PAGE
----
This one requires a bit of an introduction. In the ’60’s and early 70’s, Maharishi Mahesh Yogi worked on translations and commentary on the Bhagavad Gita and Brahma Sutra. While he was urged to continue and cover the Upanishads, the last of the 3 key books of Vedanta*, he declined, saying it was more important to enlighten the world than write books. The first 6 chapters (of 18) of the Gita were published back in the day but the rest of the project went to the back-burner while he began to train thousands of meditation teachers. The project was almost forgotten and many wondered if the rest of it was actually ever done. Then after Maharishi had passed, a Frenchman began working to gather all the parts together from the people Maharishi had worked with back in the day. More of it was there than anyone had realized and the project was brought back on-line.
Those translations are now evidently slowly working their way to publishing. In the interim Dr. Vernon Katz has published 2 books, Conversations with Maharishi, Volumes 1 and 2. He is a British Sanskrit scholar who worked very closely with Maharishi on the translations. Many of their conversations were recorded for reference. He took those old recordings and assembled some of the discussions on philosophical points, mainly from the Brahma Sutra, into the books. The first volume covers the ’60’s when Maharishi had more blocks of time. The second in the early ’70’s when it was more snippets in his busy global schedule.
These are more philosophical than reference books but if you have such an inclination, it’s a fascinating exploration of the thinking behind the Brahma Sutra translation. A kind of behind-the-scenes look. Some of that will of course be condensed in the coming commentary but in the meantime, it’s a wonderful look at the time and insight of a man with a rare gift for explaining the profoundly abstract. And the Brahma Sutra are certainly that.
I’ve recently begun the newly published 2nd volume. In the first conversation on the Internal Mechanics of the Absolute, they discuss how bliss unites consciousness and existence, hence sat-chit-ananda. Then Maharishi clarifies an important point.
If the nature of creation is bliss, why is there pain? Because it’s infinite. Infinite means all possibilities, including opposites, there together. The extreme value of bliss? Pain. (duhkha) Infinity leads to what he later called the co-existence of opposites and allows the diversity of experience to arise – along with the apparent paradox of opposites. The unmoving moving. Intelligence as ignorance. And bliss as pain.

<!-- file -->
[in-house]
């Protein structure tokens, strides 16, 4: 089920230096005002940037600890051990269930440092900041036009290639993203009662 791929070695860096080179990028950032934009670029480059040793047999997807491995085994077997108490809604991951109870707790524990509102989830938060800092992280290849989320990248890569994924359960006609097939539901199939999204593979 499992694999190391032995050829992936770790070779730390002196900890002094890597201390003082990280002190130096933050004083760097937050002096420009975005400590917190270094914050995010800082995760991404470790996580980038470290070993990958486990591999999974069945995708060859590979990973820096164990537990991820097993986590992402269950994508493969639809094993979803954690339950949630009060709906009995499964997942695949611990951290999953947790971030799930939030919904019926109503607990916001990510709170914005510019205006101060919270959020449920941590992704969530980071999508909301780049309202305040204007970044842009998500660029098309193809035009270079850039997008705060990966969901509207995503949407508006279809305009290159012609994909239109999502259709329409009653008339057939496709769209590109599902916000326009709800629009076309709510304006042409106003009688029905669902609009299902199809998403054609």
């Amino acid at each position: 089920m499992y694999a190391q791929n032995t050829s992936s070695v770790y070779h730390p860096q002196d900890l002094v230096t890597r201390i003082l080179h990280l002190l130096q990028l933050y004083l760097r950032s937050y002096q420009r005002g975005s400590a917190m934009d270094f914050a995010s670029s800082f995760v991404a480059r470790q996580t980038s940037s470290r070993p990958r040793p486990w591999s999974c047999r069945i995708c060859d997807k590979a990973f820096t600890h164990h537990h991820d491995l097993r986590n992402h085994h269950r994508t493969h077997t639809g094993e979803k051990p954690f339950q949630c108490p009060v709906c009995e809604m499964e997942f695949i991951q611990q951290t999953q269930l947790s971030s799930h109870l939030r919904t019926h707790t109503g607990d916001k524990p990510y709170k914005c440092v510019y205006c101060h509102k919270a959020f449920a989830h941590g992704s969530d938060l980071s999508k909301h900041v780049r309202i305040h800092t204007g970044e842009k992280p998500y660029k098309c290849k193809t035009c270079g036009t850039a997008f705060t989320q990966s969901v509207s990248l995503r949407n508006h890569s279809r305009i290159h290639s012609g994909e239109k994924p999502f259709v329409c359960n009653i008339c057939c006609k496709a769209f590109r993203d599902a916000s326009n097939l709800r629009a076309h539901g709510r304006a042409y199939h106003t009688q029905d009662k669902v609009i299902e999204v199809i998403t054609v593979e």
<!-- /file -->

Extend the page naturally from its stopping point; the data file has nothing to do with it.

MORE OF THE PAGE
The never-changing become changing and consciousness becomes unconscious. Inherent in any quality is it’s own lack. Thus in a curious way, the lack of something points to it’s existence. Pain points to it’s origins in bliss and indeed, I’ve seen people be lead under their pain, only to discover it’s origins in bliss or peace.
“And when the finite values are by virtue of the infinite [recognized as], then only, by bringing the infinite in this saturated state into our awareness, will the infinite live in the values of the finite. Otherwise it won’t be possible. And because Unity is a possibility of life, it is on this level that there is the area which joins together the opposite finite values and holds them intact, in existence [sat]. That is why the chit (intelligence [consciousness]) could comprehend the state of sat (existence) which upholds opposite finite values. So when the chit comprehends that [I am That], then the sat becomes a living reality. And when the sat becomes a living reality, ananda (bliss) flourishes, ananda becomes lively, so to say. But it is within these two values, change and non-change, that the absolute breathes cognition. The Absolute can breathe its own cognition between change and non-change. And that is why it is attributeless – because it is neither change nor non-change. It is a witness of change and non-change; it binds together change and non-change. It is that energy which releases the existence of this and this [finite thing] without itself being affected by anything.” – Maharishi, Dec 1970
Which is of course why, when we discover our Absolute nature, it is the end of suffering. Not because pain ceases but because we shift from being in it to being the witness of it. We recognize pain as a part of the vastness of infinity, an extreme value at one end that all too many have had dominate their lives.
Many spiritual teachers talk of the duality of absolute and relative world. Some speak of the relative as illusion to be ignored. But here Maharishi speaks of how they can be lived together, united as one. Nothing denied. And he notes they must co-exist to be lived. Without one, there is no recognition of the other. This is true non-duality.
In this case, Absolute is seen to be beyond existence and non-existence. The word I use for this on this blog has been Brahman.
*Vedanta means “end of the Veda”, the core or end teachings of the 6 systems of philosophy and the foundation of Non-duality or Oneness.